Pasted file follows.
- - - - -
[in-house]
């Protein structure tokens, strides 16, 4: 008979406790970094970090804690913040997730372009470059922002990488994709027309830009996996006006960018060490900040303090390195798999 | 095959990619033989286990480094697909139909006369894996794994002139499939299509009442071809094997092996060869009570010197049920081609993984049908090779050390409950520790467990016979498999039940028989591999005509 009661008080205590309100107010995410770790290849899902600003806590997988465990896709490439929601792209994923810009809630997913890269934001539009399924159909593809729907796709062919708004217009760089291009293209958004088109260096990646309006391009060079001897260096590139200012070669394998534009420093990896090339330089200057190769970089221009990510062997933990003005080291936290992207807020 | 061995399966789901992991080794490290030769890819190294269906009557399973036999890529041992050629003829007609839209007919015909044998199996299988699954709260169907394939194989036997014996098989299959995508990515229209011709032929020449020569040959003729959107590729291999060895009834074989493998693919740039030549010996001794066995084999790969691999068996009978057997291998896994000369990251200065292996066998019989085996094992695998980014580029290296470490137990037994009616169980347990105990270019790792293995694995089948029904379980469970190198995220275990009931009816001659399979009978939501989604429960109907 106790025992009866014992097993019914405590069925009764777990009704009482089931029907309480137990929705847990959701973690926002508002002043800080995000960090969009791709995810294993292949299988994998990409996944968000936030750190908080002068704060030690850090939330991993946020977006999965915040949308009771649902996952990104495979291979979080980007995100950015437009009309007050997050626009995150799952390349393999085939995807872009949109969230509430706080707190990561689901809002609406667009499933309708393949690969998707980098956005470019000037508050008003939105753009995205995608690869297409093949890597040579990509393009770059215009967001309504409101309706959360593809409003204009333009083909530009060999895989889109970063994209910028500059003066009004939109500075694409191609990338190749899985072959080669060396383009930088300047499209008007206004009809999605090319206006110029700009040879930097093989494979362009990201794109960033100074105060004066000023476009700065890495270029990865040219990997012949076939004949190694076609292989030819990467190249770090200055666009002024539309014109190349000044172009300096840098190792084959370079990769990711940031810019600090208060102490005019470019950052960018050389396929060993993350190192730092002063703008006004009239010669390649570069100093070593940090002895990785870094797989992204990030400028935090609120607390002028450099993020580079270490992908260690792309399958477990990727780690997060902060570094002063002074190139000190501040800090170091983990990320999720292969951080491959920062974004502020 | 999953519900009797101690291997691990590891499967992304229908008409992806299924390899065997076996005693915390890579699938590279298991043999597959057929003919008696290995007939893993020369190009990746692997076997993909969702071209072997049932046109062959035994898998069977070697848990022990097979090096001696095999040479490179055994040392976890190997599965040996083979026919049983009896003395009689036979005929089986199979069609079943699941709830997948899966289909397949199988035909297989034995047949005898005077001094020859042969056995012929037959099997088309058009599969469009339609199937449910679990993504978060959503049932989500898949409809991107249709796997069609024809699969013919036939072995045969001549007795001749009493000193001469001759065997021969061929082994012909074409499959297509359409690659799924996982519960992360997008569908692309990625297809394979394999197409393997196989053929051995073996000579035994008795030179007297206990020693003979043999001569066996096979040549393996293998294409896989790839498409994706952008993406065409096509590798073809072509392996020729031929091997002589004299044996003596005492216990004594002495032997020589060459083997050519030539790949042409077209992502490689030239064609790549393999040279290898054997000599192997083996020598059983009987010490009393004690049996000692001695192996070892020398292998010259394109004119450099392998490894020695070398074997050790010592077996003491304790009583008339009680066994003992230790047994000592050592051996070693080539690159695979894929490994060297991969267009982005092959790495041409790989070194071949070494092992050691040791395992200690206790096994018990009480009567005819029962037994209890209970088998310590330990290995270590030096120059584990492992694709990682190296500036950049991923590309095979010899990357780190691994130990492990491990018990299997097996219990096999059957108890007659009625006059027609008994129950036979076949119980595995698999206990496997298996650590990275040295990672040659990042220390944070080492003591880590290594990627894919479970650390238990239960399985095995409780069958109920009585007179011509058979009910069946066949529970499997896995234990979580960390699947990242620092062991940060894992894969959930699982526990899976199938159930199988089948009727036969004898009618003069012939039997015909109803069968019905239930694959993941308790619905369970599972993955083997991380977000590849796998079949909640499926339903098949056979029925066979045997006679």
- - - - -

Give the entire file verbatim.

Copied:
[in-house]
């Protein structure tokens, strides 16, 4: 008979406790970094970090804690913040997730372009470059922002990488994709027309830009996996006006960018060490900040303090390195798999 | 095959990619033989286990480094697909139909006369894996794994002139499939299509009442071809094997092996060869009570010197049920081609993984049908090779050390409950520790467990016979498999039940028989591999005509 009661008080205590309100107010995410770790290849899902600003806590997988465990896709490439929601792209994923810009809630997913890269934001539009399924159909593809729907796709062919708004217009760089291009293209958004088109260096990646309006391009060079001897260096590139200012070669394998534009420093990896090339330089200057190769970089221009990510062997933990003005080291936290992207807020 | 061995399966789901992991080794490290030769890819190294269906009557399973036999890529041992050629003829007609839209007919015909044998199996299988699954709260169907394939194989036997014996098989299959995508990515229209011709032929020449020569040959003729959107590729291999060895009834074989493998693919740039030549010996001794066995084999790969691999068996009978057997291998896994000369990251200065292996066998019989085996094992695998980014580029290296470490137990037994009616169980347990105990270019790792293995694995089948029904379980469970190198995220275990009931009816001659399979009978939501989604429960109907 106790025992009866014992097993019914405590069925009764777990009704009482089931029907309480137990929705847990959701973690926002508002002043800080995000960090969009791709995810294993292949299988994998990409996944968000936030750190908080002068704060030690850090939330991993946020977006999965915040949308009771649902996952990104495979291979979080980007995100950015437009009309007050997050626009995150799952390349393999085939995807872009949109969230509430706080707190990561689901809002609406667009499933309708393949690969998707980098956005470019000037508050008003939105753009995205995608690869297409093949890597040579990509393009770059215009967001309504409101309706959360593809409003204009333009083909530009060999895989889109970063994209910028500059003066009004939109500075694409191609990338190749899985072959080669060396383009930088300047499209008007206004009809999605090319206006110029700009040879930097093989494979362009990201794109960033100074105060004066000023476009700065890495270029990865040219990997012949076939004949190694076609292989030819990467190249770090200055666009002024539309014109190349000044172009300096840098190792084959370079990769990711940031810019600090208060102490005019470019950052960018050389396929060993993350190192730092002063703008006004009239010669390649570069100093070593940090002895990785870094797989992204990030400028935090609120607390002028450099993020580079270490992908260690792309399958477990990727780690997060902060570094002063002074190139000190501040800090170091983990990320999720292969951080491959920062974004502020 | 999953519900009797101690291997691990590891499967992304229908008409992806299924390899065997076996005693915390890579699938590279298991043999597959057929003919008696290995007939893993020369190009990746692997076997993909969702071209072997049932046109062959035994898998069977070697848990022990097979090096001696095999040479490179055994040392976890190997599965040996083979026919049983009896003395009689036979005929089986199979069609079943699941709830997948899966289909397949199988035909297989034995047949005898005077001094020859042969056995012929037959099997088309058009599969469009339609199937449910679990993504978060959503049932989500898949409809991107249709796997069609024809699969013919036939072995045969001549007795001749009493000193001469001759065997021969061929082994012909074409499959297509359409690659799924996982519960992360997008569908692309990625297809394979394999197409393997196989053929051995073996000579035994008795030179007297206990020693003979043999001569066996096979040549393996293998294409896989790839498409994706952008993406065409096509590798073809072509392996020729031929091997002589004299044996003596005492216990004594002495032997020589060459083997050519030539790949042409077209992502490689030239064609790549393999040279290898054997000599192997083996020598059983009987010490009393004690049996000692001695192996070892020398292998010259394109004119450099392998490894020695070398074997050790010592077996003491304790009583008339009680066994003992230790047994000592050592051996070693080539690159695979894929490994060297991969267009982005092959790495041409790989070194071949070494092992050691040791395992200690206790096994018990009480009567005819029962037994209890209970088998310590330990290995270590030096120059584990492992694709990682190296500036950049991923590309095979010899990357780190691994130990492990491990018990299997097996219990096999059957108890007659009625006059027609008994129950036979076949119980595995698999206990496997298996650590990275040295990672040659990042220390944070080492003591880590290594990627894919479970650390238990239960399985095995409780069958109920009585007179011509058979009910069946066949529970499997896995234990979580960390699947990242620092062991940060894992894969959930699982526990899976199938159930199988089948009727036969004898009618003069012939039997015909109803069968019905239930694959993941308790619905369970599972993955083997991380977000590849796998079949909640499926339903098949056979029925066979045997006679």